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U.K. Bans Bitcoin/Crypto CFD Trading

The justification from the FCA is, frankly, very weak.

CryptocurrencyOn 6th January 2021, it became illegal for a broker conducting business in the U.K. to offer trading in cryptocurrency derivatives, including Bitcoin CFDs.

While buying and selling actual Bitcoins and other cryptocurrencies remains perfectly legal, as very few brokers offer this service and instead allow clients to trade CFDs based upon the market prices of cryptocurrencies, trading in crypto through a U.K.-regulated Forex / CFD brokerage has effectively become a thing of the past. There is an exception: clients with open positions in any cryptocurrency derivative trade may close the trade on or after 6th January.

What Does the FCA Crypto Ban Mean for Me?

Broker clients affected by this development and wishing to continue trading Bitcoin or other cryptocurrency CFDs have a choice of three potential options:

  • Open an account with one of many Bitcoin brokers or cryptocurrency brokers who are not regulated by the FCA, for example, brokers regulated by CySEC. There is no law in the U.K. preventing a U.K. resident from opening an account with a broker based offshore who is not regulated by the FCA, although all retail brokerages operating from within the U.K. must be regulated by the FCA. The main potential disadvantage of such a move is losing FCA regulation, which is excellent and includes potential access to a government-backed indemnity of up to £85,000.

  • If your broker is regulated by the FCA but is also regulated by other regulators and you are a resident outside the U.K., you might request that your administration is moved to another regulatory centre other than the FCA. Most brokers will be reluctant to offer this route.

  • Open an account with a Bitcoin or crypto exchange which offers direct unleveraged buying and selling of cryptocurrency, which is not covered by the ban.

FCA Crypto Ban Background

The FCA’s decision to effectively end cryptocurrency trading in the U.K. under its regulatory regime was taken several months ago, surprising many industry analysts who had expected the U.K.’s financial regulator to take a more liberal approach, especially after the U.K. ended its position under the E.U.’s regulatory regime with the completion of Brexit at the end of 2020. Almost every stakeholder consulted by the FCA during the consultation process advised against the proposed ban, but the FCA went ahead anyway.

The FCA gave the following reasons for the ban:

  • Cryptocurrency has no reliable basis for valuation.

  • Prevalence of financial crime in secondary cryptocurrency market.

  • Extreme volatility in cryptocurrency prices.

  • Inadequate understanding of crypto assets by retail customers.

  • Lack of legitimate investment need by retail customers.

The FCA has also boasted that the ban will save retail customers an estimated £53 million in losses. Needless to say, there has been no word from the FCA on how much more money retail clients would be saved if they banned the trading of all Forex and CFD instruments!

The justification from the FCA is, frankly, very weak.

FCA Crypto Ban Justifications

It is true that cryptocurrency has no reliable basis for valuation. Then again, for an hour or two in 2015, neither did the Swiss franc.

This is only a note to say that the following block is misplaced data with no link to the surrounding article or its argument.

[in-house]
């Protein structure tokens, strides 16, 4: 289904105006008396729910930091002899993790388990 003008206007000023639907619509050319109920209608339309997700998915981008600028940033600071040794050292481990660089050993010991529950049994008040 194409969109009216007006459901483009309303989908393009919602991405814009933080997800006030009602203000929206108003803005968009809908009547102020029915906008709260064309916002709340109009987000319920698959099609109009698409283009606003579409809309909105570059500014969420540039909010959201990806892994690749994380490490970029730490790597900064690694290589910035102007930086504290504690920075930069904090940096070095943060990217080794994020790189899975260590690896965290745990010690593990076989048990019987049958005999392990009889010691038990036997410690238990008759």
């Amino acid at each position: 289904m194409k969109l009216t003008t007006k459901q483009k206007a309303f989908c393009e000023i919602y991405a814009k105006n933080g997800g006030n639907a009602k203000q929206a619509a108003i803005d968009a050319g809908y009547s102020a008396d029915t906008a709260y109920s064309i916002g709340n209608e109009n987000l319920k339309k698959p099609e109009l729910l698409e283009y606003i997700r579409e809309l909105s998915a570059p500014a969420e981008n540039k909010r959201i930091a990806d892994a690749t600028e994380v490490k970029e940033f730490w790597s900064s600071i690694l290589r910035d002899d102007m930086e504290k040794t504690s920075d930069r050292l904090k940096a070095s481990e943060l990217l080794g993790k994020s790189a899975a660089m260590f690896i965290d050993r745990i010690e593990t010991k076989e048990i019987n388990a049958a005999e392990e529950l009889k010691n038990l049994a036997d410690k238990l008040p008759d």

There is a lot of crime in the secondary crypto market, but this has nothing to do with trading a CFD based upon a crypto price so there is no reason why regulated Forex/CFD brokerages had to be banned from offering trading in these assets.

Crypto prices are often extremely volatile, but why not simply ban leverage of the product to deal with that?

Retail clients have an inadequate understanding, on average, of every asset they trade – not just cryptocurrency.

Lack of legitimate investment need by retail customers is the weakest justification of them all. CFDs are designed for short-term trading, nobody should use them to “invest” in anything. Do retail clients have a real need, in any case, to buy and sell currencies of countries they have no connection to?

Final Thoughts

The FCA’s de facto crypto ban should trouble anyone who believes that adults should be able to speculate with their own money within a fair and regulated market.

The FCA’s justifications for the ban simply do not hold up. To be fair, there is a seedy and criminal side of crypto which should be shut down, and it may be that the FCA just was not able to hit this narrow target so needed to take a bigger approach.

Fortunately, U.K. residents wishing to invest or trade in cryptocurrencies will be able to make alternative arrangements to continue doing so if they wish, even after the ban comes into effect on 6th January 2021.

Adam Lemon
About Adam Lemon

Adam Lemon began his role at DailyForex in 2013 when he was brought in as an in-house Chief Analyst. Adam trades Forex, stocks and other instruments in his own account. Adam believes that it is very possible for retail traders/investors to secure a positive return over time provided they limit their risks, follow trends, and persevere through short-term losing streaks – provided only reputable brokerages are used. He has previously worked within financial markets over a 12-year period, including 6 years with Merrill Lynch.


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